The arrival of the Tibetan spiritual leader, the Dalai Lama, along with thousands of refugees at Dharamshala in 1959, made the life here here more active. A number of Tibetan settlements, with religious education and other rehabilitation centres mushroomed all over the Mcleodganj area. As Dharamshala became the headquarters of the Tibetan Government in exile, prominent personalities started arriving here. Mcleodganj emerged as a major Buddhist centre. The Gompa, a sacred place of learning and worship for Buddhists, houses a 1500 year old idol of Guru Padam-Sambhav and a life size image of Avalokiteshvra. Historic relic brought from Lahasa during the culturalrevolution have also been preserved here. A huge collection of 225 volumes of Lord Buddha’s sermons and discourses all in Sanskrit and called ‘Thangyur’ in Tibetan have been safely placed in silken embroidered poaches in corner of the temple.
The market in Mcleodganj. Which is basically a Tibetan settlement is lined with small shops selling Tibetan carpets, paintings and other handicraft items. A large number of restaurants, specializing in Tibetan cuisine are packedwith tourists wanting to have a taste of this peculiar food. To preserve and develop in exile the artistic literary aspects of Tibetan culture the Tibetan Institute of performing Arts (TIPA) was founded in August 1959, in Dharamshala (Mcleodganj). TIPA was the one of the first institutions to be established by the Tibetan government after it escaped to India (A.D. 1959). The main focus of TIPA is to train a younger generation of artists who were born and brought up in India. TIPA has a very rich collection of traditional costumes and jewellery from various regions of Tibet. TIPA also holds an annual opera festival called ‘SHOTOU’ which was an annual feature in Lhasa prior to 1959.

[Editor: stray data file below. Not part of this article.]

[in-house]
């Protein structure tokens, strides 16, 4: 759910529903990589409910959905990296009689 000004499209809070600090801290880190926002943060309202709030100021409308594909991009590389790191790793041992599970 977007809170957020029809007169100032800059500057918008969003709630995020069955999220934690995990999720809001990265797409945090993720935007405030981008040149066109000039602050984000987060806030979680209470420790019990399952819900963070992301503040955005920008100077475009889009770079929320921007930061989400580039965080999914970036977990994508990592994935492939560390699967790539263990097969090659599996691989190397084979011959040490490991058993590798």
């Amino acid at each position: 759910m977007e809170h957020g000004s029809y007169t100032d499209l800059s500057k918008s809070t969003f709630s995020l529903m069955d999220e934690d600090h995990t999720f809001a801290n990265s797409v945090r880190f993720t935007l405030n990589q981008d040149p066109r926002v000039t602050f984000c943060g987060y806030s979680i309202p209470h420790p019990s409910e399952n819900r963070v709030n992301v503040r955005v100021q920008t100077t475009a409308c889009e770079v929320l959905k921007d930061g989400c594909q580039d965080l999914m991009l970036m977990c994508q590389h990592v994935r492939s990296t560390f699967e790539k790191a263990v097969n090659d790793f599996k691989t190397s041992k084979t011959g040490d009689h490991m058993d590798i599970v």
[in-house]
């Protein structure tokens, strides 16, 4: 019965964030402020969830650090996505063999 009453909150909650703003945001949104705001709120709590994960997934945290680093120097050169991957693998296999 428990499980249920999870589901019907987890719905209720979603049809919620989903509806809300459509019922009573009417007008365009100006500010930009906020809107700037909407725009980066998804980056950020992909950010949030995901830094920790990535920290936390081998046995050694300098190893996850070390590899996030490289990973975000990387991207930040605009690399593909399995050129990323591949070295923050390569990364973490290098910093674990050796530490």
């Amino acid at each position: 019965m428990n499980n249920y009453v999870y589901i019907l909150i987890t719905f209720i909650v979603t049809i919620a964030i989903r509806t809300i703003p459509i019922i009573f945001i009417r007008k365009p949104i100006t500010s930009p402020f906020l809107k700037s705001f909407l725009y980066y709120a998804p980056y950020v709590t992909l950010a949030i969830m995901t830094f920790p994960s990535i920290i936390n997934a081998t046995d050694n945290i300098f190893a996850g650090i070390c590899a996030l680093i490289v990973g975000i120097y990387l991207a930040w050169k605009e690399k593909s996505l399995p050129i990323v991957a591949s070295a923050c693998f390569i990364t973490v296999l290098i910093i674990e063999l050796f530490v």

The traditional paintings called ‘Thankas’ are a unique Tibetan art form. Tibetan ‘Thankas’ as a medium of expressing Buddhist ideals and, as such they have sacred objects. As the destruction and dilution of ancient cultures across the world is becoming more evident, the Norbulingka Institute has been set with the motive of preserving such art forms. Young Tibetans, including monks are taught this art by a selected group of teachers who managed to escape to India. The wood carving school offers complete training in the art of traditional wood carving. In fact, the annual Himalayan International Festival held in Mcleodganj in December every year has become a cultural bonanza for the tourists as well as the locals. Artists from Nepal, North eastern states, Jammu & Kashmir take part in the festival which attract people from all over the world.
The original name of the place, as we get from various records was kiragrama, located on the bank of river called Binduka, which is known in modern period as binwa, a tributary of the river beas. The name kiragrama, known up to the present day, seems to indicate that the village owed its origin to a settlement of kiras, a tribe located in the neighbourhood of Kashmir and mentioned both in the Rajatarangini and chamba history as a warlike tribe employed by the dogra raja, against sahil verman the founder of chamba town. The village Baijnath is situated twenty three miles east of nagarkot kangra fort as the crow flies, close to the border of the petty hill state of mandi and on the main road which leads from the Punjab plains through kangra,kullu,lahaul and ladakh to centra asia.
The mention of a custom house in one of the Baijnath prasastis would indicate that as far back as the beginning of the 13th century the place was a frontier station. The place is famous for shiva temple popularly known as vaidyanath .
Bhagsu nath tample
Kangra devi tample